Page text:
Recognition of antimicrobial resistance as a top priority has led many governments and funding agencies to make important efforts to increase the budget allocated to fund high quality research in this topic. The Longitude Prize in the UK and the Bill and Melinda Gates Foundation’s Grand Challenge to find Novel Approaches to Characterizing and Tracking the Global Burden of Antimicrobial Resistance are prime examples of this commitment. Furthermore, the Obama administration’s FY 2016 budget nearly doubled the amount of federal funding to combat antimicrobial resistance, to more than $1.2 billion, and similar efforts have been put in place by the UK and the European Union.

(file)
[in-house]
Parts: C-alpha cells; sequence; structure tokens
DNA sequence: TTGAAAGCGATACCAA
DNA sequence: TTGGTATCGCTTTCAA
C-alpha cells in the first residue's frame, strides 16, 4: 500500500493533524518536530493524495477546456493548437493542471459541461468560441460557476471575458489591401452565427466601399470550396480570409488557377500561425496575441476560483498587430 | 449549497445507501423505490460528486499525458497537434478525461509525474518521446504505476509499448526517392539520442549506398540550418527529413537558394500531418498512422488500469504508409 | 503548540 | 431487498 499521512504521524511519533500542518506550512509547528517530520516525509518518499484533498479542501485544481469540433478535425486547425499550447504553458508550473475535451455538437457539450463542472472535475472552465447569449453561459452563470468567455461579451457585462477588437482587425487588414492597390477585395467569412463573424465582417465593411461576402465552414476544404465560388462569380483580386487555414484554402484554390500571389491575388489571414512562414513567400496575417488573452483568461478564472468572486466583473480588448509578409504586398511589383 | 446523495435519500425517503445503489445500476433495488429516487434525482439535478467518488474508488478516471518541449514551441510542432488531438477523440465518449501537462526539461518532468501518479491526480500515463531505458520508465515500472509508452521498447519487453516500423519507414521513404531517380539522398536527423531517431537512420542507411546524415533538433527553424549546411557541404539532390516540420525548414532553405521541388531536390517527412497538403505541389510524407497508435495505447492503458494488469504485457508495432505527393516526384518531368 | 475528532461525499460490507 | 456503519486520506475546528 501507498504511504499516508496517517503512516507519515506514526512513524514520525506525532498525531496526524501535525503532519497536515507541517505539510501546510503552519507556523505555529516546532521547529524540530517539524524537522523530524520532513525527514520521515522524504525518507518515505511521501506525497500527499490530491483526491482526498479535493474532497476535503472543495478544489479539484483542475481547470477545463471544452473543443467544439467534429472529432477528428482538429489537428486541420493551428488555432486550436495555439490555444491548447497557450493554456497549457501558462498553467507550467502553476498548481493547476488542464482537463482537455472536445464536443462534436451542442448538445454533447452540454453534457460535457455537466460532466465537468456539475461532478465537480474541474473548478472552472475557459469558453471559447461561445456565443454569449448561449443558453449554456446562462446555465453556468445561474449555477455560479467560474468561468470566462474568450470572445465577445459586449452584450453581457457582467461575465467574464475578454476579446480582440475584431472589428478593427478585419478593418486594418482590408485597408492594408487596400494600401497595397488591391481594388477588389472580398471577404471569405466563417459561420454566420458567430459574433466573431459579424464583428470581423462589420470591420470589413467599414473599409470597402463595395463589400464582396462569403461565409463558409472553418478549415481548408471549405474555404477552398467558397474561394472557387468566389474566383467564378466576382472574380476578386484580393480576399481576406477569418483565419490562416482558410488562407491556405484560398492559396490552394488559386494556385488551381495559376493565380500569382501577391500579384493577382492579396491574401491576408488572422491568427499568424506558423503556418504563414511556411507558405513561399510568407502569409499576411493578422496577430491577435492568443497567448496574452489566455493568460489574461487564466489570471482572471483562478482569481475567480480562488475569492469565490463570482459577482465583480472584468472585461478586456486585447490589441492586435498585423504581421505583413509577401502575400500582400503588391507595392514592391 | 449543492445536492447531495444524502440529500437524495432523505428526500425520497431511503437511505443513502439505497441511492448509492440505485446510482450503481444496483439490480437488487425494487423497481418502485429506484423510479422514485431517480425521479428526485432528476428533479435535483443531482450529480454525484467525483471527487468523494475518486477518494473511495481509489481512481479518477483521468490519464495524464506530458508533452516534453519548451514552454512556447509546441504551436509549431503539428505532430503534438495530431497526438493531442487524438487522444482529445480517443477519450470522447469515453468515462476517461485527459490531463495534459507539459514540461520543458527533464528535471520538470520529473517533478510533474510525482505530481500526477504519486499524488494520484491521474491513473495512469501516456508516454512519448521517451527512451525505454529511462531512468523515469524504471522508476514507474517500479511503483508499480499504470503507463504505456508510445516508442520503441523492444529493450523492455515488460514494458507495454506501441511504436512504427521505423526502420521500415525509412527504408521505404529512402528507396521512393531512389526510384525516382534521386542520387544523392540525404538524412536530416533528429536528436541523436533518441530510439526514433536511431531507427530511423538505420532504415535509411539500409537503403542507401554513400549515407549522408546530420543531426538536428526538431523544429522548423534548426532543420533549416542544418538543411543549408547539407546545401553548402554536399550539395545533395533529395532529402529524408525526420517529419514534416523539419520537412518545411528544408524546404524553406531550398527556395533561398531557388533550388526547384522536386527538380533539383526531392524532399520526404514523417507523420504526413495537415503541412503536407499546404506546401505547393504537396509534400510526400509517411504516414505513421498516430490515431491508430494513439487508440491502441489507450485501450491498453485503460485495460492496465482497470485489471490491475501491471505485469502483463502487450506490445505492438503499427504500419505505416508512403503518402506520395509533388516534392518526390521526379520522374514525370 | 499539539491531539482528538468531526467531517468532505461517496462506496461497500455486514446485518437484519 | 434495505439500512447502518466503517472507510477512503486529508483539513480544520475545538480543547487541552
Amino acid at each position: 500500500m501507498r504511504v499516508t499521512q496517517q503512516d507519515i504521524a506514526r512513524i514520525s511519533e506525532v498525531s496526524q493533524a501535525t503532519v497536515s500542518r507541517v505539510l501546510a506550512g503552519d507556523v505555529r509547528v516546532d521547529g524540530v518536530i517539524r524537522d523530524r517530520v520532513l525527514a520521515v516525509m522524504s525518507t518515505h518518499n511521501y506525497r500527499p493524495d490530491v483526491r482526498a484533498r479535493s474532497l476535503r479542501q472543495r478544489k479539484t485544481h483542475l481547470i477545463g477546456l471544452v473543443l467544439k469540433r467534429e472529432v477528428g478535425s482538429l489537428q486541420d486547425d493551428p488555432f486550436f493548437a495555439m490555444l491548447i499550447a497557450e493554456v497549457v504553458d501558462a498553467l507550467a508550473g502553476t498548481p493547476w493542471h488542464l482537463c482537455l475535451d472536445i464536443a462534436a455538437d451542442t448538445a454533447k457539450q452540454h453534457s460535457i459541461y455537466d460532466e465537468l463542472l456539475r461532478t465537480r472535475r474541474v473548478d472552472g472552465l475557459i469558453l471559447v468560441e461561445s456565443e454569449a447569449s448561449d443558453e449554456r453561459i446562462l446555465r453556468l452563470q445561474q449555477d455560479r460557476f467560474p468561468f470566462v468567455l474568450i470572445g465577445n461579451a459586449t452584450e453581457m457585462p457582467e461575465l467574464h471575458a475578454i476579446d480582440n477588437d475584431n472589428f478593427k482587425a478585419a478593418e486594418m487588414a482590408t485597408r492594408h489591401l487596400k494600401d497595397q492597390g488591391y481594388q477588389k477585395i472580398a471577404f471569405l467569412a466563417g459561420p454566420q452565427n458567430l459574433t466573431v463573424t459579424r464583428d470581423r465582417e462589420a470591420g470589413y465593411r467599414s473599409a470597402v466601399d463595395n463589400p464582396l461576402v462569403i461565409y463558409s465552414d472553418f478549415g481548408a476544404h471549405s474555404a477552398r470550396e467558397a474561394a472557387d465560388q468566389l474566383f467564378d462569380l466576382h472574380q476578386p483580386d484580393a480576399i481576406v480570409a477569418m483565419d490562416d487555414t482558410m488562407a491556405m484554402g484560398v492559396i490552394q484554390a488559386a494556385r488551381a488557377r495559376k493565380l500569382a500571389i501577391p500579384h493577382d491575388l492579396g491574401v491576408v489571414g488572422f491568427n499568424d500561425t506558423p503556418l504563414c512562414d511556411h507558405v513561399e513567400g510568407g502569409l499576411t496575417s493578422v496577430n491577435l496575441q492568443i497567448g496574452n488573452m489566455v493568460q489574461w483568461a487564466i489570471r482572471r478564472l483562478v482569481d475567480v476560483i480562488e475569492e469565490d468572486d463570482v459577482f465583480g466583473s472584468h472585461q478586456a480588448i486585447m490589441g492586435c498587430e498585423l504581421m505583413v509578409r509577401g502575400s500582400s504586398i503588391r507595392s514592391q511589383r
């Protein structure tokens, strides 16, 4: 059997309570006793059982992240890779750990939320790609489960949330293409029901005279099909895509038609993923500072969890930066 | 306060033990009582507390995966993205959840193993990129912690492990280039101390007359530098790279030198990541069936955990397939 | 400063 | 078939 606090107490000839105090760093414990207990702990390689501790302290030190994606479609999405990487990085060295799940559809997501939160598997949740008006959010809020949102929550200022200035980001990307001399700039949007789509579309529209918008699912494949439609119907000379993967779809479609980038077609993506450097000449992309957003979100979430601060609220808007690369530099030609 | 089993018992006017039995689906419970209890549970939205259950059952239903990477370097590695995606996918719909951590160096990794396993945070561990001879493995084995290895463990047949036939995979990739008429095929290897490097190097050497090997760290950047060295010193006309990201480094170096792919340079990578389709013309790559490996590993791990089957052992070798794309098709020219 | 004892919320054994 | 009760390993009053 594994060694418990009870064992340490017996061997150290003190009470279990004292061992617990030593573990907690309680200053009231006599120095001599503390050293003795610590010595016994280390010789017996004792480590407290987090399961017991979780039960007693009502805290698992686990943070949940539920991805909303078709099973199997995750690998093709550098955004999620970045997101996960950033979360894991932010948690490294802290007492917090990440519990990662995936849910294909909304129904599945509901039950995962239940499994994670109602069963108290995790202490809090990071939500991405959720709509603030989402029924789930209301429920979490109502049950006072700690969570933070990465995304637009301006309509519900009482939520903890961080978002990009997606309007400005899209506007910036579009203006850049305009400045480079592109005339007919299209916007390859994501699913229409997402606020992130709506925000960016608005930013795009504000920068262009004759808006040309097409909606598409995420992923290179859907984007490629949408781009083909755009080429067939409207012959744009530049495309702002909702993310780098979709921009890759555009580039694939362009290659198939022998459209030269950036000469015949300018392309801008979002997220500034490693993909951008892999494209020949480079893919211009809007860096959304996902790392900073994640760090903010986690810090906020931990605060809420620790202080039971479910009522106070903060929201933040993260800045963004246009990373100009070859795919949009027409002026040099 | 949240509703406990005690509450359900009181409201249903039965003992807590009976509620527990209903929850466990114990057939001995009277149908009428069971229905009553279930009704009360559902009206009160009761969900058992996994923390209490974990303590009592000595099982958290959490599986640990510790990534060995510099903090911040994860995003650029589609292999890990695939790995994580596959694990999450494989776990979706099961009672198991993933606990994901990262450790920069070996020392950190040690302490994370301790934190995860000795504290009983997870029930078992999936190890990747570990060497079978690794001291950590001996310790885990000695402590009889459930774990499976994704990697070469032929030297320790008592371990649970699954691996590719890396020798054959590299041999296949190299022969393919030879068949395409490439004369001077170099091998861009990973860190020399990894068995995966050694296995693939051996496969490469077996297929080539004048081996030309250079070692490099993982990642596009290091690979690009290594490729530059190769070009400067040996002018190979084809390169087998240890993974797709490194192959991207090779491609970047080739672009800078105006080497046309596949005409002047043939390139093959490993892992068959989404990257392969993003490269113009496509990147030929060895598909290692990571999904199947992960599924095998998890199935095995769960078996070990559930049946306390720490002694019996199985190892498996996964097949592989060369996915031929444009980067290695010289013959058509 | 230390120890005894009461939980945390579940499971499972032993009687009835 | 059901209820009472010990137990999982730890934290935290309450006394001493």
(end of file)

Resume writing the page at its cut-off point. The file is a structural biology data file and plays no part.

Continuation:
The problem of antimicrobial resistance is as important in Latin America as it is in the rest of the world and advancing our understanding of the crisis at a regional level is crucial. Multidrug-resistant organisms are a major cause of hospital-associated infections in Latin American countries, causing more than 50% of such infections in countries like Brazil, Bolivia and Peru. Moreover, infections with these organisms have been estimated to produce a gross domestic product loss of up to 1.6%, which poses yet another challenge for countries with economies fighting their way into the developed world.
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